Are We “Due” for an Interest Rate Risk Episode?
In the last ten years, we have had major problems from Credit, Natural Catastrophes and Equities all at least twice. Looking around at the risk exposures of insurers, it seems that we are due for a fall on Interest Rate Risk.
And things are very well positioned to make that a big time problem. Interest rates have been generally very low for much of the past decade (in fact, most observers think that low interest rates have caused many of the other problems – perhaps not the nat cats). This has challenged the minimum guaranteed rates of many insurance contracts.
Interest rate risk management has focused primarily around lobbying regulators to allow lower minimum guarantees. Active ALM is practiced by many insurers, but by no means all.
Rates cannot get much lower. The full impact of the historically low current risk free rates (are we still really using that term – can anyone really say that anything is risk free any longer?) has been shielded form some insurers by the historically high credit spreads. As the economy recovers and credit spreads contract, the rates could go slightly lower for corporate credit.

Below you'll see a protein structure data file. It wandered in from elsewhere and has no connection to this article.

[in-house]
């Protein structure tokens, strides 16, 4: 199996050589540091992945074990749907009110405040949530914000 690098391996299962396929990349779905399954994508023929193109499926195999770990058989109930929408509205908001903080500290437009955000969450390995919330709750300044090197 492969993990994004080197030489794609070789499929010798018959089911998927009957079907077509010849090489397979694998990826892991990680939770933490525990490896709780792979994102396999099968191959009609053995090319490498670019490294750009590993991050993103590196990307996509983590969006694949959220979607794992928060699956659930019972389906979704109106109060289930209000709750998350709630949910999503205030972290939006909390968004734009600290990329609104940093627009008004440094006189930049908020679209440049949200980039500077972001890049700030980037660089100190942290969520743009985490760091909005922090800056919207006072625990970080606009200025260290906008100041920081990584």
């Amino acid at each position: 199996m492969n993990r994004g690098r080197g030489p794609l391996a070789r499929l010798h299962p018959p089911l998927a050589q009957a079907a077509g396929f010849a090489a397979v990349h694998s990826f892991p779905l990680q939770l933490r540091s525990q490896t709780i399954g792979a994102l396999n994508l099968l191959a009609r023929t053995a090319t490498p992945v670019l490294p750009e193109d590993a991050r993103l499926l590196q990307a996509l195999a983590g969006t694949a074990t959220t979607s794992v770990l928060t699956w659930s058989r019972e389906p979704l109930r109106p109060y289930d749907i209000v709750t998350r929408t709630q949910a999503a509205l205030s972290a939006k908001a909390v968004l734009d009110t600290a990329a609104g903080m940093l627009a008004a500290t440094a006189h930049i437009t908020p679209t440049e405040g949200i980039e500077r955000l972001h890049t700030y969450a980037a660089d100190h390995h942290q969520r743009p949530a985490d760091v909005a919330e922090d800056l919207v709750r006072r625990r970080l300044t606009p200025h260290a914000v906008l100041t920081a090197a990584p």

But keeping rates from exploding as the economy comes back to health will be very difficult. The sky high unemployment makes it difficult to predict that the monetary authorities will act to avoid overheating and the sharp rise of interest rates.
Calibration of ALM systems will be challenged if there is an interest rate spike. Many Economic Capital models are calibrated to show a 2% rise in interest rates as a 1/200 event. It seems highly likely that rates could rise 2% or 3% or 4% or more. How well prepared will those firms be who have been doing diciplined ALM with a model that tops out at a 2% rise? Or will the ALM actuaries be the next ones talking of a 25 standard deviation event?
Is there any way that we can justify calling the next interest rate spike a Black Swan?